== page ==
“You can actually reinvent yourself in America, step off the plane, say ‘my name is whatever,’” says Teddy Thompson. Speaking more about New York City,
“You can actually reinvent yourself in America, step off the plane, say ‘my name is whatever,’” says Teddy Thompson. Speaking more about New York City, where the singer-songwriter has lived since moving there as a teen with his parents British folks singers Linda and Richard Thompson, the city also helped him fuse together his sixth studio album Heartbreaker Please (Thirty Tigers), out May 8, as he’s dissecting his own heartbreak, unraveling a portion of it on the album’s title track.
Extracted from the end of a relationship, Heartbreaker Please also references Thompson’s conflicted feelings about the city he loves—and hates. “I feel like all these years here have made me a New Yorker, but 20 years in New York can weigh you down,” he says. “There’s nowhere like it, but it can be exhausting.”
In a sense, Thompson has been finding himself through the past two decades since releasing his self-titled debut in 2000. In the past 20 years, he’s worked with Rufus and Martha Wainwright, toured with Roseanne Cash’s band, produced albums for his mother and singer-songwriter Dori Freeman, and collaborated on several tribute and other projects, including folk ensemble Family in 2014 and a Little Windows with Kelly Jones.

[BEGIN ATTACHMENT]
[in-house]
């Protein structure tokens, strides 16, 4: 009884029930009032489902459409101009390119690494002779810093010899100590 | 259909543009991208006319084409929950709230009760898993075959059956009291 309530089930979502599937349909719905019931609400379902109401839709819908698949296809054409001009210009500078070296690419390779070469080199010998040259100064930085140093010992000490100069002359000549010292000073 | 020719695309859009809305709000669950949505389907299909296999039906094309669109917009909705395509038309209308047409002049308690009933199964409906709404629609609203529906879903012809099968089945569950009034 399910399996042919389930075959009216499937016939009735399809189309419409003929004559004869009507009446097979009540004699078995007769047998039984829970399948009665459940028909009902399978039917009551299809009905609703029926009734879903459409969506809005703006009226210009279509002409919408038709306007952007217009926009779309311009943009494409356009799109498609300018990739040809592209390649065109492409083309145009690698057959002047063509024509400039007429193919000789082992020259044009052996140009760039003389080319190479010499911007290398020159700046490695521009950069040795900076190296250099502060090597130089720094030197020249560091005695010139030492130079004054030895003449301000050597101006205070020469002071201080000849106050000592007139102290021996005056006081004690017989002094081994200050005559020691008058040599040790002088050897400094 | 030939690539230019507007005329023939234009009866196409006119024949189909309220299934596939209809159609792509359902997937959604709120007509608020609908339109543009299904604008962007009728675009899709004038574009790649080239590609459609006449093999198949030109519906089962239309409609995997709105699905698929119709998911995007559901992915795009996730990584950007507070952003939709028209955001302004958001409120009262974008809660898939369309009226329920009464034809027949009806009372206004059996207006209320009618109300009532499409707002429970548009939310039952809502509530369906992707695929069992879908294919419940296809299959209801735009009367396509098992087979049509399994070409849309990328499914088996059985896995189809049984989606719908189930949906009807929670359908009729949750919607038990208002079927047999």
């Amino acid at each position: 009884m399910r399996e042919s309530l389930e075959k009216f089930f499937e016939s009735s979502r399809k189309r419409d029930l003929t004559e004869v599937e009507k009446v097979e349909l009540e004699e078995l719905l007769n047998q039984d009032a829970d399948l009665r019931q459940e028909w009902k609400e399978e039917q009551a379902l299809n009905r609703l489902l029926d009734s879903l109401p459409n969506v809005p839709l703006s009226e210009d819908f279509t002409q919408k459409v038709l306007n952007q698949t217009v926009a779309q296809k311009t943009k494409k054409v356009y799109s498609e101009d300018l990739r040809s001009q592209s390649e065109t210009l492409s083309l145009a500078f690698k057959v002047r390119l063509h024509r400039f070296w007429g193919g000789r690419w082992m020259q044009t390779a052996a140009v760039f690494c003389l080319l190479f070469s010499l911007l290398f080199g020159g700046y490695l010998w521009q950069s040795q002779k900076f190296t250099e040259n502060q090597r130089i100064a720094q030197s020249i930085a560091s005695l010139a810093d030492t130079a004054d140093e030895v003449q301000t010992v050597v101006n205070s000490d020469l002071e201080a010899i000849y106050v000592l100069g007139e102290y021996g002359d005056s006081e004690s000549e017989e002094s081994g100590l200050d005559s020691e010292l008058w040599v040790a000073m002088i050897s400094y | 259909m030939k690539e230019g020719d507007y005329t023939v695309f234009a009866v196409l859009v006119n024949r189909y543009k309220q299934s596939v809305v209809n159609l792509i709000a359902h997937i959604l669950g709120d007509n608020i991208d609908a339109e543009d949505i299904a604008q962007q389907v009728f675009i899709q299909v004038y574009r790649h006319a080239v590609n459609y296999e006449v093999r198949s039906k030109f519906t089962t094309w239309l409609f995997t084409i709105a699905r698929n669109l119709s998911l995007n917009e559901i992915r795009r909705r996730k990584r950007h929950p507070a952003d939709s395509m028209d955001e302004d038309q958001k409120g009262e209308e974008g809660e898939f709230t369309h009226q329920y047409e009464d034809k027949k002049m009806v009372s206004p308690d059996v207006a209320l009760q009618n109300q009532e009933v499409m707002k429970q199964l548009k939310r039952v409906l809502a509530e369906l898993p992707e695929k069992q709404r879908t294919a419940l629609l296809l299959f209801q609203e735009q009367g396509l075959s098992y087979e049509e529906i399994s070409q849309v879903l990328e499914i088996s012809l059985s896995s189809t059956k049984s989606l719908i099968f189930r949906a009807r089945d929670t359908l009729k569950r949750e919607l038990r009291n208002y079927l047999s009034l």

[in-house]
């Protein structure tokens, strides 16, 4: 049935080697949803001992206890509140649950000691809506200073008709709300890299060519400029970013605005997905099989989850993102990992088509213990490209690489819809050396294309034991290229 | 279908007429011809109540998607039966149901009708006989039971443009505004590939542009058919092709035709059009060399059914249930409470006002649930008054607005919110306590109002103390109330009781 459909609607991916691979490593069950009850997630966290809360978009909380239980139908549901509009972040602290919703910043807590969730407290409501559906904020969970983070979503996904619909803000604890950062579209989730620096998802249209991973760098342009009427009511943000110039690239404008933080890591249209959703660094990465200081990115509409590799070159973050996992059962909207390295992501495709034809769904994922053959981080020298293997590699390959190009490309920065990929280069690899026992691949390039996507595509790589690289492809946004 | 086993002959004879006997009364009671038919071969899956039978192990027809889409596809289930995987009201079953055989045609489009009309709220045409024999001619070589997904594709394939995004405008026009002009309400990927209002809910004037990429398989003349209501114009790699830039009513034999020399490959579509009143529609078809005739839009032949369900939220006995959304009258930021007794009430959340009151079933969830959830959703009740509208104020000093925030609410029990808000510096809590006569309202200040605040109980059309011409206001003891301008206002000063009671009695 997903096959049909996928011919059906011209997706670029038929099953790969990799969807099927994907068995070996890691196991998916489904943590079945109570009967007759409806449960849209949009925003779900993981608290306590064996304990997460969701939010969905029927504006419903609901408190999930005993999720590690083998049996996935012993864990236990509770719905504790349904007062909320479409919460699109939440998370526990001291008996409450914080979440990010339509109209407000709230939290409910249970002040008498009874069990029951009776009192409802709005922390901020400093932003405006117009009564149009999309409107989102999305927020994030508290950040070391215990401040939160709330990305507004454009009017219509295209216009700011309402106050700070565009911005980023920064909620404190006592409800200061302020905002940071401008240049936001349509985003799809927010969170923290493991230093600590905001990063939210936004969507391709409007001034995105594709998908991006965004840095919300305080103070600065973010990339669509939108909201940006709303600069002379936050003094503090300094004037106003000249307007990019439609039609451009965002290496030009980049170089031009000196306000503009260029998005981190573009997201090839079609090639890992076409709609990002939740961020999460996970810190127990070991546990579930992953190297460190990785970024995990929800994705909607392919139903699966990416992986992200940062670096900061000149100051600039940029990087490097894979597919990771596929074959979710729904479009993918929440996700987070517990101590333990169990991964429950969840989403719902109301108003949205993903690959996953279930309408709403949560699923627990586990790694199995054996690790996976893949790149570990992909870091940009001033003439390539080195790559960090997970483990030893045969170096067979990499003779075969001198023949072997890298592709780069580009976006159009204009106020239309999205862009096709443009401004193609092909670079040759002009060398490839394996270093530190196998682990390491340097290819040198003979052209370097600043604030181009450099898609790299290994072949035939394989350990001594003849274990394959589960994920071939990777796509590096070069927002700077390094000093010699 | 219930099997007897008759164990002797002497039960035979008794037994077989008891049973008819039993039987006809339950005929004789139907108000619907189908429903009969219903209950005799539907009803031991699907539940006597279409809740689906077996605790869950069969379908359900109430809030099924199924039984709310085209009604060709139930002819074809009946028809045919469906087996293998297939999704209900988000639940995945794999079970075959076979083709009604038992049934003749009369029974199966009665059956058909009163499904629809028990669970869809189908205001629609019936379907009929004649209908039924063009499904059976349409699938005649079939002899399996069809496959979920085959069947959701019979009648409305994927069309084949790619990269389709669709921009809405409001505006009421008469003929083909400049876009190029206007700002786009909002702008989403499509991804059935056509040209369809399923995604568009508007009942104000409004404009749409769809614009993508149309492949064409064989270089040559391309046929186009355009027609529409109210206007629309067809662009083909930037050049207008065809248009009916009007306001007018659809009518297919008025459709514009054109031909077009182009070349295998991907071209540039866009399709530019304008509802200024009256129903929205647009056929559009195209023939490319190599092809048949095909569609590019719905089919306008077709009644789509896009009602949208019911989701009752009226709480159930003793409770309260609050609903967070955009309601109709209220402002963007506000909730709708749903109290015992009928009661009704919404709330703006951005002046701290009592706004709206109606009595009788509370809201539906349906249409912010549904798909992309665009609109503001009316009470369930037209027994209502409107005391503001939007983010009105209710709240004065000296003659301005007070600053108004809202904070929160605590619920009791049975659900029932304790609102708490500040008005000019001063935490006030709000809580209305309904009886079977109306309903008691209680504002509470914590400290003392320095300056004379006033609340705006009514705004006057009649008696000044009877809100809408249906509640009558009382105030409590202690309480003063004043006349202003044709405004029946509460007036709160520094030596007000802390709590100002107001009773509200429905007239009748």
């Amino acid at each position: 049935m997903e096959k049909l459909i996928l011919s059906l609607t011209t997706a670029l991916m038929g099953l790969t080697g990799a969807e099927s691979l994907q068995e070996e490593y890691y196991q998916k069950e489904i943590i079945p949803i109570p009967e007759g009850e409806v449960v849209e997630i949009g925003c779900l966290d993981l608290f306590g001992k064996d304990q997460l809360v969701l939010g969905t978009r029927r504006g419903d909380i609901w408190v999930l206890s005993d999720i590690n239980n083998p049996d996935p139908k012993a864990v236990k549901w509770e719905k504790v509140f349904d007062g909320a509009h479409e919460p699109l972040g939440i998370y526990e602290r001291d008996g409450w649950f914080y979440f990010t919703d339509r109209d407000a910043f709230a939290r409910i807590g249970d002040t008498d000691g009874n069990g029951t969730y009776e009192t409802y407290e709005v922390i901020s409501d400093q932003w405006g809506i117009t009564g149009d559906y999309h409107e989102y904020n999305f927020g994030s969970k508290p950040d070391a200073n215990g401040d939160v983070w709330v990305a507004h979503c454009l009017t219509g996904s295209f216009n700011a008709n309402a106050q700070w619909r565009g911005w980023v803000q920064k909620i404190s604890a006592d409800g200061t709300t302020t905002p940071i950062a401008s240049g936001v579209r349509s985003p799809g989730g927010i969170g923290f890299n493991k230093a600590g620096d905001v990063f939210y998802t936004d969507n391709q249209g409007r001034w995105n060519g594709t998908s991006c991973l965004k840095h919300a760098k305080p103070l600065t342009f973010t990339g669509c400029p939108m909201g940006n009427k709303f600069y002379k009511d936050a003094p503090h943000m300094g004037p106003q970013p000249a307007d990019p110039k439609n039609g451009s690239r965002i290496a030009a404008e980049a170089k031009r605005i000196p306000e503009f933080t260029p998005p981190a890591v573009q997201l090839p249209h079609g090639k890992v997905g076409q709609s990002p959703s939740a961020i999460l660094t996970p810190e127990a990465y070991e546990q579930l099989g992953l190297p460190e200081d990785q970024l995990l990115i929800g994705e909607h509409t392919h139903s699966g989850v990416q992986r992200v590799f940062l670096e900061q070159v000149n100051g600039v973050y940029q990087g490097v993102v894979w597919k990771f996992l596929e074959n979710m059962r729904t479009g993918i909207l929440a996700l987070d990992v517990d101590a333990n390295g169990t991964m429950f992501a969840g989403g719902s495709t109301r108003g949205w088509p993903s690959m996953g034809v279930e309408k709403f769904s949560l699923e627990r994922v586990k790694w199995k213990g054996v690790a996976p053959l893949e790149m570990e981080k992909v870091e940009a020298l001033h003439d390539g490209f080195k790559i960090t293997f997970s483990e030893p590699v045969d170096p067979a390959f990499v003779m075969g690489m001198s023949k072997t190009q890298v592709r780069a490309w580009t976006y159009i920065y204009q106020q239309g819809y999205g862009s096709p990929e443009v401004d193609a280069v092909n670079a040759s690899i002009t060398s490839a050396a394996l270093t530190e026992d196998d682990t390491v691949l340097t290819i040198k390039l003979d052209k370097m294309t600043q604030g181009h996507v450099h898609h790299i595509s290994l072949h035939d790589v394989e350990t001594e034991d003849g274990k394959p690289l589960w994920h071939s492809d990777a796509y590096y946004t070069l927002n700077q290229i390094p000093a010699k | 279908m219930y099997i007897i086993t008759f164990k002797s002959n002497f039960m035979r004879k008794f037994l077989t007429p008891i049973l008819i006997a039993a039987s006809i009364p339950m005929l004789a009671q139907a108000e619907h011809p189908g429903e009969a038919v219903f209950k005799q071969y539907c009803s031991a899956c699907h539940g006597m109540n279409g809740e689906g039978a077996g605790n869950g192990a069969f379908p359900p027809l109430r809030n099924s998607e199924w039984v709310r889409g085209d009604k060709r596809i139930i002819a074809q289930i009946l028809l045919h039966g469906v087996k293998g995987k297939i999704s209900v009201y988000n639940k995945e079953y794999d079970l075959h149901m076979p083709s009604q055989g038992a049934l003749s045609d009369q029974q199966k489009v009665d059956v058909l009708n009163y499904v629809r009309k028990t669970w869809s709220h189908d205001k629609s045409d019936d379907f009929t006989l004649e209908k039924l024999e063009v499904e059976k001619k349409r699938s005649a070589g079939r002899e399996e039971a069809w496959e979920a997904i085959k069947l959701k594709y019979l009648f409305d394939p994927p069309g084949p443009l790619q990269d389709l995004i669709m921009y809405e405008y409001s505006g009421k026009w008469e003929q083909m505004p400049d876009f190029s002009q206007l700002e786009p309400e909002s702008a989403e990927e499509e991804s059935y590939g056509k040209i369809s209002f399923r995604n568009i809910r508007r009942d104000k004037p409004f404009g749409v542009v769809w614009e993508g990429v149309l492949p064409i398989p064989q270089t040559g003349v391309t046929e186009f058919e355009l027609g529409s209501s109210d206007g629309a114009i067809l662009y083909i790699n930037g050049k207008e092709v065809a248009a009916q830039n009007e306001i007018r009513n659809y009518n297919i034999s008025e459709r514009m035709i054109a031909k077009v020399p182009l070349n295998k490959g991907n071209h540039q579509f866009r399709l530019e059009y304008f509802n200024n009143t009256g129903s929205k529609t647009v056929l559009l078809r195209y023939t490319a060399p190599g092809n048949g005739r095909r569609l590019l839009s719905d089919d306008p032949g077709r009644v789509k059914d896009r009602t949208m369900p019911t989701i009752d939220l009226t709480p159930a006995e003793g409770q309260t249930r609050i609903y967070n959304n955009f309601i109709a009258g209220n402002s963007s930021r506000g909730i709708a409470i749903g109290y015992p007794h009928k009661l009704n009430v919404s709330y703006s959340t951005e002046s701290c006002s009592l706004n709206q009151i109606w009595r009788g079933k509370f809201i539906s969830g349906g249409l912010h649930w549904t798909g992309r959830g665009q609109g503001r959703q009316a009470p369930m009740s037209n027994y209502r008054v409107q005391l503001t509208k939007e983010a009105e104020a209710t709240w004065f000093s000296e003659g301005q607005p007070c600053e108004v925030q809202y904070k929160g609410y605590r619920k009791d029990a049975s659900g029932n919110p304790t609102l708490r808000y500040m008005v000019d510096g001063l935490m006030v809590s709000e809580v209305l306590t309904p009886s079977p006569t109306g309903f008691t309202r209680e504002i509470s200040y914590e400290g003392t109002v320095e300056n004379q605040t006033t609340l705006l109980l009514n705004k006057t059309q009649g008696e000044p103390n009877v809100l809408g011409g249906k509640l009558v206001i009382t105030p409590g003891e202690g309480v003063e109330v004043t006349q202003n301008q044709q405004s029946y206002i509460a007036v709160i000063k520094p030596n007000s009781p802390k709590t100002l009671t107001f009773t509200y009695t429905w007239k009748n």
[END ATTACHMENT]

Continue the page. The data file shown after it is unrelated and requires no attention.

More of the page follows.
His first album since 2011’s Bella, Heartbreaker Please, Thompson admits pulled him back to his roots, into a 1950s vortex of Chuck Berry, Hank Williams, and The Everly Brothers, all part of his musical base since childhood. Always obsessed with this era of music, in his younger years Thompson was listening to Sam Cooke but found it easier to talk about pop with friends in his earlier years.
Still, the ‘80s are still a powerful force for Thompson—an avid fan of everything from Prince to A-ha and earlier ABBA—and he effortlessly fuses soulful pop through tracks like “Heartbreaker Please.” He’s obsessed with that three-minute pop song, and his is a brew backed by stealthy Americana, folk roots. Written several months after a breakup, the title track is not only a woeful, breaking up is hard to do, but more about about its aftermath and one’s movement forward.
“It usually takes a while for the heartache to work it’s way through the system,” Thompson tells American Songwriter. “When you find someone that seems ideal, it’s easy to be untrue to yourself in order to try to match that ideal.